Friday, October 18, 2013

2013 Wisconsin Book Festival

The Wisconsin Book Festival in partnership with Madison Public Libraries kicks off this weekend. This year's festival combines local voices with nationally-known authors in a variety of community based activities and talks. Programs will uphold the Madison Public Library's mission to learn, share, and create. The festival is an opportunity for people to come together from across Wisconsin in celebration of books, reading, and ideas.

The Wisconsin Book Festival's offerings are sure to peak the interest of readers everywhere.

Check out the full schedule, including venues, dates, and times at The Wisconsin Book Festival website, http://www.wisconsinbookfestival.org

Thursday, October 17, 2013

Throwback Thursday



Copies available at UW-Madison
From the November 2004 New Books List:

Bernstein, Jeremy. (2004). Oppenheimer: Portrait of an Enigma. Chicago: Ivan R. Dee. 

"The author of this fascinating book on one of the US's preeminent scientist-administrators of the 20th century is himself a respected physicist and noted essayist for the New Yorker. J. Robert Oppenheimer became famous for directing the Manhattan Project at Los Alamos, New Mexico, which developed the atomic bomb. Later he headed the world-renowned Institute for Advanced Study at Princeton, which had on its faculty the world's most famous scientist ever, Albert Einstein. Bernstein writes engagingly and with much personal knowledge (having also served at the Institute under Oppenheimer). He recounts Oppenheimer's eclectic life as it evolved in the US through his education and service at several prestigious institutions. There are absorbing vignettes, some sad and others enlightening, of several well-known individuals, mostly scientists, whose lives intersected with Oppenheimer's. The book is not a review of Oppenheimer's contributions to physics or the development of the atomic bomb; rather, it provides insight into the human side of a brilliant individual, all things considered. Of course, his leadership of the Manhattan Project, and his persecution by Congress for alleged communist sympathies, defined Oppenheimer's career. Bernstein provides personalized insights into both. Excellent endnotes; good index; rare photographs." -- as reviewed by N. Sadanand in CHOICE Reviews, Sept. 2004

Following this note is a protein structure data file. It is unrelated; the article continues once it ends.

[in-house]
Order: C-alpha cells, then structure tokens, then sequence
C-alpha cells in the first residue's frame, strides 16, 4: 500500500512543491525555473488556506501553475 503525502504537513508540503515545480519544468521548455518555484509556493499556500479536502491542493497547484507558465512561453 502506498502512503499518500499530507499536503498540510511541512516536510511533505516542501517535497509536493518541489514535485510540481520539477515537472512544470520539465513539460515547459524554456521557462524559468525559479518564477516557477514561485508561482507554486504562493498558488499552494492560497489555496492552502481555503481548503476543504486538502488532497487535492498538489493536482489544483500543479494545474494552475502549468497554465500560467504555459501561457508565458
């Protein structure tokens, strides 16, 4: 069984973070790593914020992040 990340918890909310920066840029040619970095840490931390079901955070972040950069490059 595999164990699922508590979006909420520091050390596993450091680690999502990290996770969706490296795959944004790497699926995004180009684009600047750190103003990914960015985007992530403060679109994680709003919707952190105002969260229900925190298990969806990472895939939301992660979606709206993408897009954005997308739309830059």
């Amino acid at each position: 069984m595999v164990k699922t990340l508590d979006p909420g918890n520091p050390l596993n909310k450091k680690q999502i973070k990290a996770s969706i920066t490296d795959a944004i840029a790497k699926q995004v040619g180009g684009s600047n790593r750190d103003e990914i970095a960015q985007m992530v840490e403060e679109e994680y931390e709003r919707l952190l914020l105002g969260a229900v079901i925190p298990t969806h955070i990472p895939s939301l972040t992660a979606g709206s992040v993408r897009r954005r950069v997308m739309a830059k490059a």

Friday, October 11, 2013

Book Review: The Darkness That Comes Before




R. Scott Bakker’s The Darkness that Comes Before is fantasy for the thoughtful, and those tired of standard fantasy tropes (boy meets wizard, finds magic sword, defeats dark lord) will likely find much to appreciate. The novel is the first book in a three-part series, focusing on an unfolding religious war in a fantasy world that seems loosely based on southern Europe in the early middle ages. Like other recent epic fantasy novels, the events portrayed happen on an enormous scale, told through the lens of a cast of characters on different sides of the conflict. Unlike other fantasy, Bakker doesn’t stop at weaving a gripping story, but also uses his world to ask some powerful questions.